Jamie Oliver's Tagliatelle with Pesto
This is a great little machine - a good one to give as a gift to someone who fancies having a go at making their own fresh pasta. With a bit of practice, it’s easy and there are so many things you can make with a sheet of pasta, you’ll never get bored of doing it.
Tagliatelle with Pesto Pesto can be made in a food processor, but is best made in a pestle and mortar because pounding and bruising the basil leaves seems to extract more of the beautiful flavour. Serves 4
For the pesto sauce:
- 1 clove of garlic, peeled and chopped
- 3 good handfuls of fresh basil, leaves picked
- 1 handful of pine nuts, lightly toasted
- 1 good handful of Parmesan cheese,
- freshly grated extra virgin olive oil
- sea rock salt
- freshly ground black pepper
- a small squeeze of lemon juice (optional)
Put your garlic in a pestle and mortar or a food processor. If you like a strong garlic taste you can add bore but I stick to about 1 clove, which is still quite strong when raw. Pound or pulse this with your fresh basil leaves. Add the cooled, golden toasted pine nuts to the mixture and pound or pulse gently for a few seconds. Turn out into a bowl and add half of the Parmesan. Gently stir this in the add the olive oil - just enough to bind the sauce to get it to the right semi-wet but firm consistency.
Taste the mixture, then add a little salt and pepper and the rest of the cheese. Add some more oil and taste again. Keep adding a little bit of this and a little bit more of that until you get it right - this is the best way to make pesto. There are no real rules, but as long as you make it fresh and use the best ingredients it’ll always taste superb! When you taste it for the last time, it might need a squeeze of lemon juice. Lemon juice isn’t listed in all recipes but is quite nice, as it brings the fragrance of the basil out.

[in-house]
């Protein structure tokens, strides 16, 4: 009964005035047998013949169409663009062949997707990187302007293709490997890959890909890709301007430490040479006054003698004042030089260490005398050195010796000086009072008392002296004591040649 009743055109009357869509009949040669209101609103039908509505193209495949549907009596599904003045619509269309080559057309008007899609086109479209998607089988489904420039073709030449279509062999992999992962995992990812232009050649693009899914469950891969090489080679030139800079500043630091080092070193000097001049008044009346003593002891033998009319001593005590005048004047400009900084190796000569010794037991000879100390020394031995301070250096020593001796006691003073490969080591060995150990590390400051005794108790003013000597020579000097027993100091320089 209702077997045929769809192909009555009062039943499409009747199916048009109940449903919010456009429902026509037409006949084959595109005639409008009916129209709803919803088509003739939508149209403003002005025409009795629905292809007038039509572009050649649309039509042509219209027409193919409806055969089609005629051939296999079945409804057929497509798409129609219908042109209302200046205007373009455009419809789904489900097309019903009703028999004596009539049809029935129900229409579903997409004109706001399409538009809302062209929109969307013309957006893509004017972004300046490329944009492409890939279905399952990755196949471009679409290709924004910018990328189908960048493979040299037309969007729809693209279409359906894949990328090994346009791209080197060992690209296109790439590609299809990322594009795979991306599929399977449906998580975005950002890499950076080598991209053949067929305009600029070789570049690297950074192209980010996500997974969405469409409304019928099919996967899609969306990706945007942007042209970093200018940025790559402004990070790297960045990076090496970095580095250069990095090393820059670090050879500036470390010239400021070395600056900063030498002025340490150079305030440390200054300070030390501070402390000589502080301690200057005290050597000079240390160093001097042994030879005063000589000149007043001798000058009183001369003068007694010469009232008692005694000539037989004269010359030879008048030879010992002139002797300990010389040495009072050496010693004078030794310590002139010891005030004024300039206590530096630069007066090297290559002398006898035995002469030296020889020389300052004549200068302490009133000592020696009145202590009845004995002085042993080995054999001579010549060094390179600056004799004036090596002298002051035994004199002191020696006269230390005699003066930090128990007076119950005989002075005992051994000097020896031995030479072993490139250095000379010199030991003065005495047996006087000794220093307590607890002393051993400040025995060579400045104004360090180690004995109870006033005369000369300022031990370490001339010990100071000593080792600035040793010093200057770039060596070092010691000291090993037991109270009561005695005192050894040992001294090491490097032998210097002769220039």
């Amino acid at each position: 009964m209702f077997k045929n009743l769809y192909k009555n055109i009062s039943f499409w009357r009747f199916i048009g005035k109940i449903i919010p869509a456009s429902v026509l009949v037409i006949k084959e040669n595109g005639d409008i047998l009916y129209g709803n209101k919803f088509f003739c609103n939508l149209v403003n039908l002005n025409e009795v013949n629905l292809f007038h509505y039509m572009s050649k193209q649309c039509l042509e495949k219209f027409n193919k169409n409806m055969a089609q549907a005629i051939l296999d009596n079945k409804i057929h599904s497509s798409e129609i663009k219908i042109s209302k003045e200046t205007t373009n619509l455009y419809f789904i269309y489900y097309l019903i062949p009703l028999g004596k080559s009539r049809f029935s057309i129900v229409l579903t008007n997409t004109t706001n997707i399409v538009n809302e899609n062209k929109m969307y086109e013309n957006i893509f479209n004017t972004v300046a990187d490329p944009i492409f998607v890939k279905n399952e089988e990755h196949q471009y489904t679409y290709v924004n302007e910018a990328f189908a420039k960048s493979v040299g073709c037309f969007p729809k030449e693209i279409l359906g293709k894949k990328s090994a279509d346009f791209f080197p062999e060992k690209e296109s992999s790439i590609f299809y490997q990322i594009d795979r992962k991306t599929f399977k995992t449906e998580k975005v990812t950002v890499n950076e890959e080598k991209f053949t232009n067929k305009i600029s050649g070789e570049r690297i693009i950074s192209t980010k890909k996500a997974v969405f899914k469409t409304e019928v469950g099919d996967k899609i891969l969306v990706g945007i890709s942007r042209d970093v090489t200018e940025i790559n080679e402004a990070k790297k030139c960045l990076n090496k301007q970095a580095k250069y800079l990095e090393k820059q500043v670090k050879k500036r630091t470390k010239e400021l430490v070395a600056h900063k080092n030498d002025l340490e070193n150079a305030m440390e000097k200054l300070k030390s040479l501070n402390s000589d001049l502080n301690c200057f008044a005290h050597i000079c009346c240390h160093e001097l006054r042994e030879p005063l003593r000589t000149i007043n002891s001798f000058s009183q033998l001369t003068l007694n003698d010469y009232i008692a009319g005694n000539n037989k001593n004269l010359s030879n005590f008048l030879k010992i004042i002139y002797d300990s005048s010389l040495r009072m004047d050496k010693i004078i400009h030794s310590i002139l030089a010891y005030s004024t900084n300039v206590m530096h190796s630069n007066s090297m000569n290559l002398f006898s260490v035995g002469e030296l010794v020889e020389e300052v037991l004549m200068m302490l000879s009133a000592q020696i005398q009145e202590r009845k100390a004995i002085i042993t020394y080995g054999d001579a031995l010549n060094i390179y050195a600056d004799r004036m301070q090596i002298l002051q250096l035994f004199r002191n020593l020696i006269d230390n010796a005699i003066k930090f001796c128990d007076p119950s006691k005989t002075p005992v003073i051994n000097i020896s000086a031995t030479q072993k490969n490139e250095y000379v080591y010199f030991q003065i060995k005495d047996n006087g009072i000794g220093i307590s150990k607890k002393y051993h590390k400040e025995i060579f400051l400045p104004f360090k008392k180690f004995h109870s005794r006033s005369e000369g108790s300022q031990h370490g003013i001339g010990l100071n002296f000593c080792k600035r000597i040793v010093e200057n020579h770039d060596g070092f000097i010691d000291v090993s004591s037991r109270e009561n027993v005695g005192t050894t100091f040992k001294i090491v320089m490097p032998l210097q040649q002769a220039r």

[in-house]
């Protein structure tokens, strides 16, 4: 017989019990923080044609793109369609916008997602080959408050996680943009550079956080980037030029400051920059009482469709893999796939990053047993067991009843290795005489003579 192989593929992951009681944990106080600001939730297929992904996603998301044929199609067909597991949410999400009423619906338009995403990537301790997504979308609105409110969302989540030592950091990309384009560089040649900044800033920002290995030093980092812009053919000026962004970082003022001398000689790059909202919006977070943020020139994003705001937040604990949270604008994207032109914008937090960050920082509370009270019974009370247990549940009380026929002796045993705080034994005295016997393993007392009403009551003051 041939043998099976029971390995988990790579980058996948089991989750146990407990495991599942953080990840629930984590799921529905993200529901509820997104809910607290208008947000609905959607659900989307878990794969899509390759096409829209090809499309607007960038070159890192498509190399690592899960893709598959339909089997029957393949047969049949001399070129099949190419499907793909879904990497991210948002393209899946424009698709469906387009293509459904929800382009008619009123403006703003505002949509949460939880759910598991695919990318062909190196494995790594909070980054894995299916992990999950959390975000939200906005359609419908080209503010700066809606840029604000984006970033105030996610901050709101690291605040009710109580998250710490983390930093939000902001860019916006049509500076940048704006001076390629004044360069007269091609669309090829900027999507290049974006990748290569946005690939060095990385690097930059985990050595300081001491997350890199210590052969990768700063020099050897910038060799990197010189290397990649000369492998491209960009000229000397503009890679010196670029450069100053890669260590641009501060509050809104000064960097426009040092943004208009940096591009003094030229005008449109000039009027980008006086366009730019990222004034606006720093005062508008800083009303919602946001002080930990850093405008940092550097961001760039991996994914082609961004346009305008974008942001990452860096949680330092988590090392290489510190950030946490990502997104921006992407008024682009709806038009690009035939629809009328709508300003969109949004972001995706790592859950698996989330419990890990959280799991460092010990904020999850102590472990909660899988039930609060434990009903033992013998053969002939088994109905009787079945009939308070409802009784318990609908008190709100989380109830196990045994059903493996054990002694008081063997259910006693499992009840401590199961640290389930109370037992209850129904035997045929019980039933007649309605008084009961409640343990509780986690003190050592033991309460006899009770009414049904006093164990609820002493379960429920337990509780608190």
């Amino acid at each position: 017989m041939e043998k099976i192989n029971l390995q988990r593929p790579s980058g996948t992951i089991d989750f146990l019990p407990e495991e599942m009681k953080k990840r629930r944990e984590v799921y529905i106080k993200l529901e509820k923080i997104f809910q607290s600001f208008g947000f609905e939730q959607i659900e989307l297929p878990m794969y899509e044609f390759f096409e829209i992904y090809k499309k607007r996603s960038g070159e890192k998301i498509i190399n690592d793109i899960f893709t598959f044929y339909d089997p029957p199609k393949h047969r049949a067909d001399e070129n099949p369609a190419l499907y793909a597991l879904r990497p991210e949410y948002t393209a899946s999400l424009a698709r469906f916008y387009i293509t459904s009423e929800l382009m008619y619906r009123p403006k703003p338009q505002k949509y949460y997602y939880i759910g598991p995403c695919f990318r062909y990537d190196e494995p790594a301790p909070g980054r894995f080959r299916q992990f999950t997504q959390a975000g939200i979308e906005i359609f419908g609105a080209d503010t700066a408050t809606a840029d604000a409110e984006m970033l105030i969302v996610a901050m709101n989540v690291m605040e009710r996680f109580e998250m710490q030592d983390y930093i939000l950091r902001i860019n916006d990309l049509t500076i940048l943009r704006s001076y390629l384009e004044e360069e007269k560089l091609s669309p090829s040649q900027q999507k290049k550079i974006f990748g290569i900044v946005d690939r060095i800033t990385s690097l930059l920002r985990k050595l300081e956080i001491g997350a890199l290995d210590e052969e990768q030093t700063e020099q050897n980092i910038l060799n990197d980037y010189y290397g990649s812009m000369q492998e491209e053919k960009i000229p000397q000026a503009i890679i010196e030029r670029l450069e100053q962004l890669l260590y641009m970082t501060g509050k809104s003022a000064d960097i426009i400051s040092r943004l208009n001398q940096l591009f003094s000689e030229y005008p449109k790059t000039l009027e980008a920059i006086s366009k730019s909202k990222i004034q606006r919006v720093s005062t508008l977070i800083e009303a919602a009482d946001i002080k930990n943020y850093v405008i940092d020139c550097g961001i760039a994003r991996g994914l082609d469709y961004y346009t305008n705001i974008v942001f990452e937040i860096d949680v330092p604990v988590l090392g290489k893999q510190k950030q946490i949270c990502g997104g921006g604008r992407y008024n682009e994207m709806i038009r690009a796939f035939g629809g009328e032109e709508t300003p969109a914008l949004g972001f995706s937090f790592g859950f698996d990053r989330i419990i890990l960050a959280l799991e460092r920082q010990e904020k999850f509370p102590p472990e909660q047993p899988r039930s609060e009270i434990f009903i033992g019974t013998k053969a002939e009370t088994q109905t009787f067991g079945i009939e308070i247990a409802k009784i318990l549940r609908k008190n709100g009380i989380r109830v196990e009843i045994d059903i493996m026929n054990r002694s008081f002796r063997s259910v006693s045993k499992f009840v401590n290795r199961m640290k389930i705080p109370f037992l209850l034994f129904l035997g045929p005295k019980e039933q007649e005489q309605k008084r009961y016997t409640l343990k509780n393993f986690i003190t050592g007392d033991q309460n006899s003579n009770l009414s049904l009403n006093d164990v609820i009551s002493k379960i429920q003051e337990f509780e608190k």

For the pasta:
- 400g Tipo ‘00’ flour
- 4 large free range eggs
I recommend Tipo ‘00’ flour which Italian durum wheat flour. It’s especially finely ground which gives you a really silky smooth pasta dough with a nice bite when it’s cooked. All you do is place the flour on a clean, flat surface, make a well in the middle and crack the eggs into it. Using a fork, beat the eggs until smooth. Then mix the flour and egg together bit by bit until you have a dough. Knead the dough with a little more flour if necessary until it’s silky smooth and it springs back when you poke it. Wrap it in clingfilm and put it in the fridge until you want to use it. Pasta will keep for 24 hours like this and freezes really well.
Divide your pasta into 4 pieces and wrap 3 of them well in clingfilm. Set your pasta machine up, dust the rollers and your bench with a little flour and roll your first piece through on the thickest setting. Fold the flattened piece in half and roll it through 5 or 6 times to work your dough and improve it’s texture. Dust the pasta on both sides and roll it down through the machine settings, getting thinner and thinner every time, dusting with flour again if you need to at any point. You should end up with a thin sheet of pasta about 1 to 2 mm thick.
Set up the cutter and connect the crank to it. Flour the rollers and your rolled piece of pasta once more and feed it slowly through. It should come out the other side in nice long thin pieces of tagliatelle. Toss the tagliatelle in a little flour and lay on a board. When you have about 500g of tagliatelle, stop rolling. The rest of your dough, wrapped in clingfilm, will keep in the fridge for another day.
Blanch the tagliatelle in lots of boiling salted water until just cooked. Drain - reserving a little cooking water - and toss with the pesto sauce. Season to taste with salt, pepper and a splash of olive oil, and loosed with a little of the cooking water if the sauce is a little thick. Serve with the rest of the Parmesan cheese and the remaining basil leaves, torn and sprinkled over the top.